Prior to the day of surgery you will meet with Dr. Osterdock to review the plans for surgery as well as the MRI scans and any other test results. You will have the opportunity to ask any questions that you have. Sometimes it is helpful to come with a list of questions that you have had regarding surgery so that the important ones are not forgotten.
Typically, after this appointment you will be sent over to the lab to have blood work done which is essential for surgery. Most children will need a CBC (complete blood count), blood chemistry, as well as a blood type check . It is very rare to ever need a blood transfusion during this surgery but if one parent is interested in donating blood this needs to be done 7 days prior to surgery and we will direct you in how to do that.
The Night Before Surgery
You will likely be called by the anesthesiologist prior to surgery to discuss any concerns and so they can familiarize themselves with your child’s history. All of the anesthesiologists are Pediatric trained anesthesiologists and there are no other individuals involved in your child’s anesthesia.
Continue your child’s normal routine as much as possible prior to surgery. It is important that you follow the following guidelines for feeding your child prior to surgery:
The Morning of Surgery
You will check in at the main admissions desk at the Rocky Mountain Hospital for Children. They will then direct you to the Pre-op area on the second floor.
Once you have checked in you will meet the nurses who will get your child ready for surgery and the nurses who will take care of your child in the operating room. You will also meet the anesthesiologist who will take care of your child in surgery. Dr. Osterdock will also meet with you again to answer any additional questions and complete the necessary paperwork.
Once your child is taken back to the operating room you will be taken to the waiting room where the nurses will be able to update you throughout the procedure. The anesthesiologist and nurses will be working on starting iv’s and monitors that are necessary for keeping your child safe during the surgery. This can often take an hour just to get everything set up properly for surgery.
The nurse will call out to the waiting room to let you know when the surgery actually begins. The typical operating time is 2-3 hours. The surgery will be performed by Dr. Osterrdock herself, there are no residents or students involved in the surgery. Typically the nurses will update you every hour or so as to how the surgerry is proceeding. Dr. Osterdock will then come out to the waiting room to talk with you as soon as the surgery is complete.
After the surgery your child will either go to the recovery room or directly to the pediatric ICU. There is no difference between the two and this decision is based on nursing and anesthesia. As soon as your child is awake and stable you will be allowed to be with your child. Once your child is awake he/she can be held, talked to, or whatever is soothing. It is common after surgery to have nausea and sometimes vomiting due to the area of surgery. Clear liquids or ice chips can help with dry mouth or thirst. Medications will be used to help control pain and nausea and any other symptoms that may arise. Steroids are also used for the first few days after surgery to help with pain, nausea, and swelling.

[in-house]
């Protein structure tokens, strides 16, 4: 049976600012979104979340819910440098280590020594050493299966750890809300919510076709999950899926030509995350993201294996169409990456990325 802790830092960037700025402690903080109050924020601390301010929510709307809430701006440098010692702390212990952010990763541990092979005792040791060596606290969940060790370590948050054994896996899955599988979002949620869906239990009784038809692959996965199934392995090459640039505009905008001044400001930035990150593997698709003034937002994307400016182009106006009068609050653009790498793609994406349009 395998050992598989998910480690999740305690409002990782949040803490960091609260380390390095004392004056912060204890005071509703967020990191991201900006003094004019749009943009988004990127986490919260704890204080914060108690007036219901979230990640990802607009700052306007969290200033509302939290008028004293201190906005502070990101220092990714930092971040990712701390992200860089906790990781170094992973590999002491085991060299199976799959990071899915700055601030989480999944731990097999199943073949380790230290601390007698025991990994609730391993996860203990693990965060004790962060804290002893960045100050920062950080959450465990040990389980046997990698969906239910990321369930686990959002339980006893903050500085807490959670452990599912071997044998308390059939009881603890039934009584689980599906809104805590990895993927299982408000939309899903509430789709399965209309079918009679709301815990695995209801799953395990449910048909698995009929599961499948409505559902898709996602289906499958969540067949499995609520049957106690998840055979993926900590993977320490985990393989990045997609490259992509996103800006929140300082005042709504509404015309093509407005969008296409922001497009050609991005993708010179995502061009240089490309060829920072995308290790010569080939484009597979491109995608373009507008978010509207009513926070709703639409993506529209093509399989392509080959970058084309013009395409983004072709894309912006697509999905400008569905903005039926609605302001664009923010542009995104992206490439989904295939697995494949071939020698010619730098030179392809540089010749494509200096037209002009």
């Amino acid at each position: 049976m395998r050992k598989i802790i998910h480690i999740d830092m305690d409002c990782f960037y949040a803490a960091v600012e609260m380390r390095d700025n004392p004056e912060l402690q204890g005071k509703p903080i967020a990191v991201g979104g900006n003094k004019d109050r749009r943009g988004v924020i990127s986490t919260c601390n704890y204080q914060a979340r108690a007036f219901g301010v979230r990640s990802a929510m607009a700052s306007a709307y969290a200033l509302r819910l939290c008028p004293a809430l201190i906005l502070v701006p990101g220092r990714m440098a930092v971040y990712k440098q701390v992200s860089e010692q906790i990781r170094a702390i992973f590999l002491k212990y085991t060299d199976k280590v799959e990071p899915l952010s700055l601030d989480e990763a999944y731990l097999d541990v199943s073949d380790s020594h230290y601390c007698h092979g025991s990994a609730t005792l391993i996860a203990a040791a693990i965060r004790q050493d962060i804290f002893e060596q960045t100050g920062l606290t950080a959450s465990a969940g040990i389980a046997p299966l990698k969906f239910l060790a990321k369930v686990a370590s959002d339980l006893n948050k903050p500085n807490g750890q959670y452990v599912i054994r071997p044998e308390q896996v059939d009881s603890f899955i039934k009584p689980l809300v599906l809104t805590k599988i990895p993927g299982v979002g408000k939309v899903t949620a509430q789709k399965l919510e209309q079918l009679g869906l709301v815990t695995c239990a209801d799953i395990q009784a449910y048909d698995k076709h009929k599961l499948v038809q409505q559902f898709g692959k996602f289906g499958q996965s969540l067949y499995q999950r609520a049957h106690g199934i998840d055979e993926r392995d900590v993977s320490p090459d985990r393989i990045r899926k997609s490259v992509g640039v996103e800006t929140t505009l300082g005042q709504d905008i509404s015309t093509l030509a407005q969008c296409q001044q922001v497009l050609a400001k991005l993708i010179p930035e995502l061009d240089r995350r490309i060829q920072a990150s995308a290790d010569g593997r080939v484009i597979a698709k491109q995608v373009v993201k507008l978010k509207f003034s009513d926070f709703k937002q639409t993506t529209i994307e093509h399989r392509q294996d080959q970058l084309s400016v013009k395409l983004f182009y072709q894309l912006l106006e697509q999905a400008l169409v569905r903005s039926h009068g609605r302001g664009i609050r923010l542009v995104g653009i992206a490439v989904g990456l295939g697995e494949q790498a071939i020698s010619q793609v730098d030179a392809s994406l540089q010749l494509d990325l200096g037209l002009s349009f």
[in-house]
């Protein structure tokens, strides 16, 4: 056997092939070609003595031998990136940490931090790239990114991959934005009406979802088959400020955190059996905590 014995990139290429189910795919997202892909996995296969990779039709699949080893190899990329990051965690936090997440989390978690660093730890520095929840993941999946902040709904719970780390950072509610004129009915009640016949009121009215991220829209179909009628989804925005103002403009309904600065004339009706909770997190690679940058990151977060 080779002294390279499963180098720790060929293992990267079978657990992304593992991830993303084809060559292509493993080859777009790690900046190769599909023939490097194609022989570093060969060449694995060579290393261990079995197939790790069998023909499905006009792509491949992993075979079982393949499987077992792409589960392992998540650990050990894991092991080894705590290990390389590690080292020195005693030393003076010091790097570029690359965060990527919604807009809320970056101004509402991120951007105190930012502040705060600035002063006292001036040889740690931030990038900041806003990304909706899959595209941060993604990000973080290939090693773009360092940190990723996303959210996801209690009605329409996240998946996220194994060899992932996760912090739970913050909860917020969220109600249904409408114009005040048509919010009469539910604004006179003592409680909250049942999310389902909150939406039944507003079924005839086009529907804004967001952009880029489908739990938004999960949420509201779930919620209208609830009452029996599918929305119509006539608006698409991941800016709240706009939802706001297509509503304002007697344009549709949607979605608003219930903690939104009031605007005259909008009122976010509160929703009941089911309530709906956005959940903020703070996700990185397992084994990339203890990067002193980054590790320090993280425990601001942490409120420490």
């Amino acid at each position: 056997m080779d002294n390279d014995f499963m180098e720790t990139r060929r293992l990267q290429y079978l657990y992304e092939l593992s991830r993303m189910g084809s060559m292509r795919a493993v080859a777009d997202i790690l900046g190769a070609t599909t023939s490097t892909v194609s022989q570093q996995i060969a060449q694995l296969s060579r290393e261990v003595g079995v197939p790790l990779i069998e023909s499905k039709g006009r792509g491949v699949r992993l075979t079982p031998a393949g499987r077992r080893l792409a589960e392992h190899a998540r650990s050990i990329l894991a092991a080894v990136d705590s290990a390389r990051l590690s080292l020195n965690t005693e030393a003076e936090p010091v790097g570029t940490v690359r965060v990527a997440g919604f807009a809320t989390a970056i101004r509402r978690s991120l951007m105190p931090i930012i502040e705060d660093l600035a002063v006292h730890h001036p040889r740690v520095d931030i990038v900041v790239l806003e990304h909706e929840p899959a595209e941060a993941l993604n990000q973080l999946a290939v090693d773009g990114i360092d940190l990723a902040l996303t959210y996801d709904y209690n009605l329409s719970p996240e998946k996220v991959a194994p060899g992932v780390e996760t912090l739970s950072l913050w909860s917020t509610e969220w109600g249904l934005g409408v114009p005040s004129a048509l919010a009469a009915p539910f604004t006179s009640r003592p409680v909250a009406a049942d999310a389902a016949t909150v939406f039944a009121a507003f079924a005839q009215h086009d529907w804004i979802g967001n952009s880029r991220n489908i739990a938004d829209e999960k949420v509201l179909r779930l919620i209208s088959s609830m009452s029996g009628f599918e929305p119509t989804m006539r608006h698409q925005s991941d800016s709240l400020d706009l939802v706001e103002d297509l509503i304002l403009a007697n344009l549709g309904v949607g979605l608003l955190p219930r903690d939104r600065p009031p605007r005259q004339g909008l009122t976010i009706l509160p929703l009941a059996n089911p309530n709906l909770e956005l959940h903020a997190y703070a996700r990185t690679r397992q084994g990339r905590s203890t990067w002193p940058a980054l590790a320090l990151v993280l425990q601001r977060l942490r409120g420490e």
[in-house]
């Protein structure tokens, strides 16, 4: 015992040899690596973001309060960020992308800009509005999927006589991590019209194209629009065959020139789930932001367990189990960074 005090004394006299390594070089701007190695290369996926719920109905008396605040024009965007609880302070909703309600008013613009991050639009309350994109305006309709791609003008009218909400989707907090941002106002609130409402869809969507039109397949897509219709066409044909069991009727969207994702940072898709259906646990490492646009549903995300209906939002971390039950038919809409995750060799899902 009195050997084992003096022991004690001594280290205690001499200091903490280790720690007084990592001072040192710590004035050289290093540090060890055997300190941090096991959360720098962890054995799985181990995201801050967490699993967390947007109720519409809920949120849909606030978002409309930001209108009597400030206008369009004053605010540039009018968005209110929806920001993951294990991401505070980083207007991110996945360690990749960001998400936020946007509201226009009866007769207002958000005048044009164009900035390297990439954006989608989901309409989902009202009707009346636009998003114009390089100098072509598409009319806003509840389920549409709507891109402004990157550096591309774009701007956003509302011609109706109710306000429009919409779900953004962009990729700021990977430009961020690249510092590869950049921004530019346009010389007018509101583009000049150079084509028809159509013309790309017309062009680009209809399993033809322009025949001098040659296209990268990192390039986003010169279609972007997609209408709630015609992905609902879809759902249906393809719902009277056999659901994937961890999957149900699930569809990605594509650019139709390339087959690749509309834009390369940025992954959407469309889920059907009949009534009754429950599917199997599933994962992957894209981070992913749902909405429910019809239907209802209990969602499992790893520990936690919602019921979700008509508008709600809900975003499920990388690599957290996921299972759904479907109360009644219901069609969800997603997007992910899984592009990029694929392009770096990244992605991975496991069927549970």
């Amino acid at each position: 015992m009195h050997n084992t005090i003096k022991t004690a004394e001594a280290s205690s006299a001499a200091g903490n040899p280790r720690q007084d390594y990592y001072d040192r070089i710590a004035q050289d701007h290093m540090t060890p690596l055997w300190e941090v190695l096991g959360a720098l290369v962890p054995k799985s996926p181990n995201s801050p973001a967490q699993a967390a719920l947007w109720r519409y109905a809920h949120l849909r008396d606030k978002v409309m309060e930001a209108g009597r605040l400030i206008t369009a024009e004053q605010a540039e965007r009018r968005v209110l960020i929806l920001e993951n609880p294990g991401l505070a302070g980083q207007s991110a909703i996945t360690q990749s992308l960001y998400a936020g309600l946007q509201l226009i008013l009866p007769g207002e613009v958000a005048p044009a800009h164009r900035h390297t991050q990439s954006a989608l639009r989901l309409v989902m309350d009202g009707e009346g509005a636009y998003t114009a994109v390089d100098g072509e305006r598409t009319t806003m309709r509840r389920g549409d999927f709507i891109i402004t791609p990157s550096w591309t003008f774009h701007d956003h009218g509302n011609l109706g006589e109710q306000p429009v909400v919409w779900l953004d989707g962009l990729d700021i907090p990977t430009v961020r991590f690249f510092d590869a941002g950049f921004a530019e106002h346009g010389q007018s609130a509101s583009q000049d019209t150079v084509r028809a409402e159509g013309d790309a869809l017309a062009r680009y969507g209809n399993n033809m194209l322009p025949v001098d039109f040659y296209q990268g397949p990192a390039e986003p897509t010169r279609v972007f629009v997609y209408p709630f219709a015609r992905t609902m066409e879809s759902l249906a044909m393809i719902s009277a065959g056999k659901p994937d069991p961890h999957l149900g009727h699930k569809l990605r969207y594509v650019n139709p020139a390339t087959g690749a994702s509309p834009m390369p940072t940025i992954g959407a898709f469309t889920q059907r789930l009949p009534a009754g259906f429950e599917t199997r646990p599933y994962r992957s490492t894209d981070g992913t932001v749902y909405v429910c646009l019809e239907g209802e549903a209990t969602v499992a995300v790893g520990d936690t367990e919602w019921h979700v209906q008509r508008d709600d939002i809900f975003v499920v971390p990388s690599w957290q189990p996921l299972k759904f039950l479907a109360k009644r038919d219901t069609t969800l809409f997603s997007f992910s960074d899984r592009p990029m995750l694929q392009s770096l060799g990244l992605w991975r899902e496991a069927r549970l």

The first night in the ICU we will be watching for any signs of neurologic problems that may indicate excessive swelling or other problems. Typically patients are then moved out to the regular pediatric floor for the remainder of their stay. Their activity and diet are gradually increased as the child tolerates. Neck stiffness and pain are usually the major issues during this time and are controlled with pain medications and muscle relaxants if appropriate. Movement is encouraged to help prevent excessive tightness.
The usual hospital stay is 3-4 days and most children are back to normal activity at the time of discharge. Once your child is eating well and able to move around your chld will be discharged home. You will be given prescriptions for medications that your child might need to help be more comfortable at home. You will be able to wash your child’s hair on the second day after surgery. There is no special incision care once you go home but please do not put any ointments or lotions on the incision. The sutures are absorbable and will not need to be removed.
Once You Go Home
Once you go home your child may resume his/her normal activities and diet. Typically restrictions will be no PE or recess in school for 3 months and should avoid strenuous activity. Contact sports are generally not recommended for any child with a Chiari malformation with or without surgery.
You should call the doctor if any of the following occur:
- Fever greater than 101.5
- Your child will not eat or is vomiting excessively
- Severe headaches that do not respond to the prescribed medicines
- There is significant redness or drainage from the incision or any clear fluid leaking from the incision
- You have any concerns that your child is not acting right
You will have a follow-up appointment with Dr. Osterdock 2-3 weeks after surgery. Further follow-up will then be 3 months later and then after that depending on the situation.